2. Use the frameworks of the studied research to quantitatively compare the patient reactions to animal-assisted and traditional palliative care.
  3. Assess the current use of animal therapy in the country.
  4. Determine if improvement is possible through expansion of this area of care.

Steps 15 and 16: Evaluating Outcomes and Reporting Outcomes

The desired outcome for this research is a comprehensive understanding of the animal assisted therapy usefulness, and, consequently, use of Evidence-Based-Practice model to develop a treatment plan that would provide the maximum effectiveness.

Steps 17: Identify Next Steps

In order to gain a full comprehension of the practice question, the team would need to continue with the research by accounting for the discovered data, and use qualitative and quantitative research to conduct a more focused research, based on primary data, and held over a prolonged period of time, to assess the patient reactions at different stages of their care.

Step 18: Disseminate Findings

The most efficient way to educate the internal organization stakeholders would be by presenting the findings to them in the form of presentations and briefings, supported by patient and medical practitioner accounts. Outside the company, more attention can be drawn to this issue by publishing peer-reviewed medical articles in accredited journals and by speaking in medical panels, to receive coverage with the practitioners.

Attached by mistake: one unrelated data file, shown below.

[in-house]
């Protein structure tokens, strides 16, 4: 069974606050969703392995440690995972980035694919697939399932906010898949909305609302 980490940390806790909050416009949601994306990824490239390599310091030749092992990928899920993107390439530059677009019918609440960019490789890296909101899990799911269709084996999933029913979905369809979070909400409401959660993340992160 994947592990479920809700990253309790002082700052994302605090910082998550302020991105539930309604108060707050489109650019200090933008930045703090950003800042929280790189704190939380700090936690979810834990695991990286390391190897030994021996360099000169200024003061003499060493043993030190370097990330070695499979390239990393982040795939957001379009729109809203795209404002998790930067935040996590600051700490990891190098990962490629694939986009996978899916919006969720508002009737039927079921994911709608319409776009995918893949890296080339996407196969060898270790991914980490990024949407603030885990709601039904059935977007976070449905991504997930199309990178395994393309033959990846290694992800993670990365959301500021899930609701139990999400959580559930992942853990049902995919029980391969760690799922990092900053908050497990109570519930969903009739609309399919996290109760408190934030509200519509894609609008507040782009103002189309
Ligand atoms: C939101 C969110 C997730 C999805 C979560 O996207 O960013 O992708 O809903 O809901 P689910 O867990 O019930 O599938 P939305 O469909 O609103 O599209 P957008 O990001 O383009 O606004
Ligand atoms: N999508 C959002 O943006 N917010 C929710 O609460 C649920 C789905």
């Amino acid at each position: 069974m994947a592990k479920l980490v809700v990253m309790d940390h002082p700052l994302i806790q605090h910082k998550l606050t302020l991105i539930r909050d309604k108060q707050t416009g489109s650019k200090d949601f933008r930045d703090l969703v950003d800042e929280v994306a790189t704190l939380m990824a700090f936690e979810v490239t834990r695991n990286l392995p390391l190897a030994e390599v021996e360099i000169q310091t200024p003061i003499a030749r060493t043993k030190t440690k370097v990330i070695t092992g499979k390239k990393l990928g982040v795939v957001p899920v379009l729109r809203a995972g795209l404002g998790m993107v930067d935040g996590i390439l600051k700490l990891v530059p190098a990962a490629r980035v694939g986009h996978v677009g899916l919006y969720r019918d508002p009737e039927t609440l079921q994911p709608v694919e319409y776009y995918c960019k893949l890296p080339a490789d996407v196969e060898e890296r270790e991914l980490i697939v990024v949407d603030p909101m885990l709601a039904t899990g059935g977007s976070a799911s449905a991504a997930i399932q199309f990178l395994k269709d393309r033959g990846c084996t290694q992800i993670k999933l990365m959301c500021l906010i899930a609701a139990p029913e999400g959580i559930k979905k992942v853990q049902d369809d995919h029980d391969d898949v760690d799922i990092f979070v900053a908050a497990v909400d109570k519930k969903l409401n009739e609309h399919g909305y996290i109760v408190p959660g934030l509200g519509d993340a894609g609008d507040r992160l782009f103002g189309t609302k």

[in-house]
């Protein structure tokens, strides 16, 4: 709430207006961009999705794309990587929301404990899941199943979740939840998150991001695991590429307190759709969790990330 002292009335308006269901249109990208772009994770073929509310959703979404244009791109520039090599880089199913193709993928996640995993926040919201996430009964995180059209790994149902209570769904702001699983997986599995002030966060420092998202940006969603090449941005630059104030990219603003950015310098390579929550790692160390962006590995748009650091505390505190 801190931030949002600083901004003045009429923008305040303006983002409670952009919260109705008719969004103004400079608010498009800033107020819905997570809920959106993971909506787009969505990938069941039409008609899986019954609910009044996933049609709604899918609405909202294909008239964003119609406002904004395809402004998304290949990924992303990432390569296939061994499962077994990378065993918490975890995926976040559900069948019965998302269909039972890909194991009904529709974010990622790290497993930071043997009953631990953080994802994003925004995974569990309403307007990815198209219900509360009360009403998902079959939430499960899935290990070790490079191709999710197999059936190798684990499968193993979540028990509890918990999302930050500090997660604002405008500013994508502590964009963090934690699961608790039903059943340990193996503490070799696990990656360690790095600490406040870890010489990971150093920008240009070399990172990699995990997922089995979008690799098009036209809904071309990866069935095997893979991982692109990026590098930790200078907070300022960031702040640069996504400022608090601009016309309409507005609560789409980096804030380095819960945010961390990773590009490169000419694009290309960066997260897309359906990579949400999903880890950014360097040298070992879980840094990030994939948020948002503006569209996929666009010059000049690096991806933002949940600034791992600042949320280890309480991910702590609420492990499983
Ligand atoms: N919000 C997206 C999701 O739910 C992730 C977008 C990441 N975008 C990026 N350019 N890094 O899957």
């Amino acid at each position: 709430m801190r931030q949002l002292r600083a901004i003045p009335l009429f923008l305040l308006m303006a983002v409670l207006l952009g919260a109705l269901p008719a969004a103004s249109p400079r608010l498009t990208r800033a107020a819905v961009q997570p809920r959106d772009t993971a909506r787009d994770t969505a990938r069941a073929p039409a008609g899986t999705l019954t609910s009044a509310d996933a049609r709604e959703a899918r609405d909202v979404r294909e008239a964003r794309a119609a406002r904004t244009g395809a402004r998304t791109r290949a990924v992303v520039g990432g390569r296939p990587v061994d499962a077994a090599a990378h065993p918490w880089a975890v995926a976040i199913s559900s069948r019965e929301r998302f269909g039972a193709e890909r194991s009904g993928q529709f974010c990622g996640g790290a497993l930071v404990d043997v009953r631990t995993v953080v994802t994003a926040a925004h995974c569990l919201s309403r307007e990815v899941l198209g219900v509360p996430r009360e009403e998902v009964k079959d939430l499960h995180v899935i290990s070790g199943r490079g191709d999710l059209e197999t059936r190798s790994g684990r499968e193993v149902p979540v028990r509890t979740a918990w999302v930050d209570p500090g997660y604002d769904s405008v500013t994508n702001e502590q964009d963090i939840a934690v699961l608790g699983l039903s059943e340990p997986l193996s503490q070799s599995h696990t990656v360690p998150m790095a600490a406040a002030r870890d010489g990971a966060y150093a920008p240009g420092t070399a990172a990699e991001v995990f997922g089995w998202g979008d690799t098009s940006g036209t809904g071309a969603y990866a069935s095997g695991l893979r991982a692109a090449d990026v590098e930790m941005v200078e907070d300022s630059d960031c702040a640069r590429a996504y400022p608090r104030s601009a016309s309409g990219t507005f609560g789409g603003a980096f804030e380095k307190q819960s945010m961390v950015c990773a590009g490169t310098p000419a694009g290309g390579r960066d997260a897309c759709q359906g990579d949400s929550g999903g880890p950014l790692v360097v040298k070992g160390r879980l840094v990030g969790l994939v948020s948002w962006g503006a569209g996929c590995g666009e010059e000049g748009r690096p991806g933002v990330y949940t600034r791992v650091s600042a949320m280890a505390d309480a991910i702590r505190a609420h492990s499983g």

Animal assisted therapy provides a palliative care units with numerous benefits. While it cannot replace human interaction, it is still very effective at improving the mental and, in limited cases, physical well-being of terminal patients, by distracting them from their discomfort and providing a soothing effect to their psyche.

It is definitely an area of care that needs more research and attention, and which should be more widely employed.


Chur-Hansen, A., Zambrano, S. C., & Crawford, G. B. (2014). Furry and feathered family members—a critical review of their role in palliative care. American Journal of Hospice & Palliative Medicine, 31(6), 672-677. Web.

Engelman, S. (2013). Palliative care and use of animal-assisted therapy. OMEGA, 67(1-2), 63-67. Web.

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Marcus, D. A. (2013). The science behind animal-assisted therapy. Current Pain and Headache Reports, 17(4), 322-328. Web.

Marcus, D. A., Blazek-O’Neill, B., & Kopar, J. L. (2014). Symptom reduction identified after offering animal-assisted activity at a Cancer Infusion Center. American Journal of Hospice & Palliative Medicine, 31(4), 420-421. Web.

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StudyCorgi. (2020, December 18). Vaccination Misconceptions in Old Adults. Retrieved from

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"Vaccination Misconceptions in Old Adults." StudyCorgi, 18 Dec. 2020,

1. StudyCorgi. "Vaccination Misconceptions in Old Adults." December 18, 2020.


StudyCorgi. "Vaccination Misconceptions in Old Adults." December 18, 2020.


StudyCorgi. 2020. "Vaccination Misconceptions in Old Adults." December 18, 2020.


StudyCorgi. (2020) 'Vaccination Misconceptions in Old Adults'. 18 December.